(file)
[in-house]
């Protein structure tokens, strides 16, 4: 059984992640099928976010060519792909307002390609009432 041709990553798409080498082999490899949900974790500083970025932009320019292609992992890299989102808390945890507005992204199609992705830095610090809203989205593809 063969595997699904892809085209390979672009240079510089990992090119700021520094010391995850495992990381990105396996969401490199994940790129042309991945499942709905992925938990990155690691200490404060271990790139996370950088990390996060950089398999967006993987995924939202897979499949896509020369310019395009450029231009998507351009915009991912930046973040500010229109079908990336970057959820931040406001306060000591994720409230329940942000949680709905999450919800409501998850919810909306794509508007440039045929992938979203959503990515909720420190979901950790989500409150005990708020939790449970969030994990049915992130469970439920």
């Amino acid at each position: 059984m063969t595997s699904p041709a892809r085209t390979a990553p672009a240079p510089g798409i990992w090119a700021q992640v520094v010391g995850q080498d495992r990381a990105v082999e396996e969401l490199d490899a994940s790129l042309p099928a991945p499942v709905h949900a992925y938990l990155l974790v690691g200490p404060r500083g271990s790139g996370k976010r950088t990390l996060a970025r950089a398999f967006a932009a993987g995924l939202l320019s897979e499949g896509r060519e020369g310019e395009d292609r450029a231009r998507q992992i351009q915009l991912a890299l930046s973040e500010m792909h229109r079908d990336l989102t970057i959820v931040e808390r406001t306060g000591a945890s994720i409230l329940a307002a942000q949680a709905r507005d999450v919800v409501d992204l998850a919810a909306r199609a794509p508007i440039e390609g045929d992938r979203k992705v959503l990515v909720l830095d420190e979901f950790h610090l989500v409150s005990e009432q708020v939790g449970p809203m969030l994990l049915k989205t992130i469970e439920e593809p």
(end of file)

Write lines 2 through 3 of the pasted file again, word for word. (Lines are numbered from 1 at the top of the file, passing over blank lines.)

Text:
């Protein structure tokens, strides 16, 4: 059984992640099928976010060519792909307002390609009432 041709990553798409080498082999490899949900974790500083970025932009320019292609992992890299989102808390945890507005992204199609992705830095610090809203989205593809 063969595997699904892809085209390979672009240079510089990992090119700021520094010391995850495992990381990105396996969401490199994940790129042309991945499942709905992925938990990155690691200490404060271990790139996370950088990390996060950089398999967006993987995924939202897979499949896509020369310019395009450029231009998507351009915009991912930046973040500010229109079908990336970057959820931040406001306060000591994720409230329940942000949680709905999450919800409501998850919810909306794509508007440039045929992938979203959503990515909720420190979901950790989500409150005990708020939790449970969030994990049915992130469970439920």
């Amino acid at each position: 059984m063969t595997s699904p041709a892809r085209t390979a990553p672009a240079p510089g798409i990992w090119a700021q992640v520094v010391g995850q080498d495992r990381a990105v082999e396996e969401l490199d490899a994940s790129l042309p099928a991945p499942v709905h949900a992925y938990l990155l974790v690691g200490p404060r500083g271990s790139g996370k976010r950088t990390l996060a970025r950089a398999f967006a932009a993987g995924l939202l320019s897979e499949g896509r060519e020369g310019e395009d292609r450029a231009r998507q992992i351009q915009l991912a890299l930046s973040e500010m792909h229109r079908d990336l989102t970057i959820v931040e808390r406001t306060g000591a945890s994720i409230l329940a307002a942000q949680a709905r507005d999450v919800v409501d992204l998850a919810a909306r199609a794509p508007i440039e390609g045929d992938r979203k992705v959503l990515v909720l830095d420190e979901f950790h610090l989500v409150s005990e009432q708020v939790g449970p809203m969030l994990l049915k989205t992130i469970e439920e593809p």